Question: How did you arrive at the $2,133 cost? It seems that you left out the $900 daily camping fees. If your goal was to COMPARE FT RV costs with a bricks & mortar home, then lots of other costs could be deducted – like groceries and insurance costs. I’m age 68 (spouse is 66) – and not retired (never hope to!) But we’ve arranged our lives around working “full-time” while still traveling extensively. We still have our bricks & mortar home (not really interested in full-timing) but yet, because of the way we have organized our lives, we still… Read more »
Kudos to you! When we moved to AZ, we started setting up our homestead. Looking back, I wish we would have bought the property with the older single wide mobile home instead of setting a new double wide. Our home is our only debt now, and had we bought the single wide, we would be totally debt free now. It is amazing how many people think they HAVE to have debt, they have to have what they want NOW! With the economy as unstable as it is, debt free is the only way to live. I encourage all of us to to make that a life goal. You’ll be glad you did!

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When I decided to live in an RV,  I did a lot of research.  I looked at YouTube videos and read a multitude of blogs and RV Living websites (Click here to view my favorites).  Then I visited a couple  RV dealers to see what’s available and pick the sales persons’ brains, knowing they’d be eager to make a sale and would spend a ton of time educating me. It was free training!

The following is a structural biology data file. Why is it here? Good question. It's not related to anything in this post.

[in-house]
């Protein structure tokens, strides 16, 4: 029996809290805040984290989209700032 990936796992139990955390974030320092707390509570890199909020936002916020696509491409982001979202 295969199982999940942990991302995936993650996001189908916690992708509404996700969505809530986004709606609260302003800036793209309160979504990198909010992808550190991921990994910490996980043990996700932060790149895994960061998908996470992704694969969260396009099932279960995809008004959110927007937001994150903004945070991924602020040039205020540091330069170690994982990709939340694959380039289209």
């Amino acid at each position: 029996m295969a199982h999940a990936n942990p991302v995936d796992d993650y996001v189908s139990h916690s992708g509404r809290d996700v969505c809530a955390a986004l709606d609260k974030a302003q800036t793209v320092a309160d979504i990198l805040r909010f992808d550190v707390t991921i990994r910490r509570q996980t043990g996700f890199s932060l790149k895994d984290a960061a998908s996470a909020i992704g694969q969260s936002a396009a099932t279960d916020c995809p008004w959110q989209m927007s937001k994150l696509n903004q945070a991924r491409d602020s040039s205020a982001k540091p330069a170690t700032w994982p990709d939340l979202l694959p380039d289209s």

Public campgrounds: State, federal, county, city, etc. parks can range from $5-50/night (some are even free!), but generally have a 14 day limit on them. Amenities can range from dry camping to full hook-ups with electric/water/sewer. We generally love public parks, as they offer larger sites, more privacy, great views and access to active things to do out in nature… we spend a lot of time in them.
We are also starting a t-shirt line with a focus on travel-inspired sayings and images. We like the idea of having multiple income streams, so if one isn’t working, we have other things that are earning income. We have seen so many doors open since we started this entrepreneur lifestyle. The opportunities are out there, it is just a matter of finding the ones that fit you, your lifestyle and what you want to do.

​While I’m no financial expert, chances are if you are struggling with money now, moving to Full-Time RVing may be a way out because you CAN reduce your expenses and make some serious life changes, but it also may not. We have met people on the road still living month-to-month, some of whom are even retired. They've bought brand new RVs that have monthly payments they struggle to make. On the other side, we've met many people who have finally been able to pay off their student debts by living more simply and are able to work and travel at the same time.